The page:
The international – and perhaps feminist – vocation of Radević is manifested, beyond her aesthetics, by her attendance, from 1971 to 1973, to Louis Khan’s Master Class at the University of Pennsylvania, where Kana is one of the only 16 students to graduate from the course in its 19-year run. A programme of studies in which the Montenegro architect showed, like a former university alumnus recalls, “intellectual maturity and philosophical inclinations”; qualities that won her a Yugoslavian bursary to attend a doctorate under Khan’s supervision.
In 1977, though, the funding gets mysteriously cut, the biographical information turns vague, and Kana disappears from Philadelphia. She’ll reappear in her homeland, to then move to Japan where she works for the atelier of Kishō Kurokawa, although still keeping herself busy in Montenegro, where she sets up a studio that remained operative until the 1990s.
In 1977, though, the funding gets mysteriously cut, the biographical information turns vague, and Kana disappears from Philadelphia. She’ll reappear in her homeland, to then move to Japan where she works for the atelier of Kishō Kurokawa, although still keeping herself busy in Montenegro, where she sets up a studio that remained operative until the 1990s. There she works on projects like the Hotel Zlatibor (1979-81), for which Kana works on its interiors by conceiving the Lily chair, another element that allows us to uderstand her knowledge in matter of modernist design, of Western club interiors and also her intuitions on the early stages of post-modernism.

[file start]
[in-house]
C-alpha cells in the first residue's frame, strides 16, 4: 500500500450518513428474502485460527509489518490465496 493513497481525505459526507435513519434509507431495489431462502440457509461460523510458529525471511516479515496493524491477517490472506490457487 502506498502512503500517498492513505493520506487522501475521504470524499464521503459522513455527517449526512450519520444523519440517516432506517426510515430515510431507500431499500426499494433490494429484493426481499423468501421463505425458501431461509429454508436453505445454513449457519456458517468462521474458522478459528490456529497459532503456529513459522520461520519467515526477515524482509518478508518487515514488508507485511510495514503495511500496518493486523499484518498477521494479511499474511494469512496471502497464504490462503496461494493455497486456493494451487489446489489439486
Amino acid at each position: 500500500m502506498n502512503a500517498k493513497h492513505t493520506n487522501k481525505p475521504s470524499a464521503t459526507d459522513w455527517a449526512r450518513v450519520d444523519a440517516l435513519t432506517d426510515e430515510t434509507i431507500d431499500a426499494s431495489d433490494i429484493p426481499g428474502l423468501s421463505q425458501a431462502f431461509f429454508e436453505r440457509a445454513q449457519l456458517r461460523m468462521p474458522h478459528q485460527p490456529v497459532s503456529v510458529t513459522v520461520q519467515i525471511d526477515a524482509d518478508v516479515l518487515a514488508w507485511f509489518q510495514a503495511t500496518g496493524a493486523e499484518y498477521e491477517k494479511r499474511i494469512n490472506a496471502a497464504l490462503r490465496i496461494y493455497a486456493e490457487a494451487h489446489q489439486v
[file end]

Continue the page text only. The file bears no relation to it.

In her return to the motherland comes up the syncretism of the philosophy and work of Radević, an architect and a woman with a strong international vocation, but at the same time a disciple – who knows how militant in her intimacy – of Soviet culture.
While in the Biennale gardens one can spot, glorious but dismissed, the shut down and abandoned Yugoslavia pavilion, the exhibition curated by Montenegro works, without nostalgic feelings of sorts, in reminding us how heritage and contemporaneity can dialogue with each other through the intimacy of archives and the officiality of the ideas of Svetlana Kana Radević, a no longer oblivious bridge between the Western and the Eastern bloc.
The free exhibition “Skirting the Center: Svetlana Kana Radević on the Periphery of Postwar Architecture” runs until November 21st at Palazzo Palumbo Fossati, Venice.
Opening Image: portrait of Svetlana Kana Radević. Photo: Svetlana Kana Radević personala archive.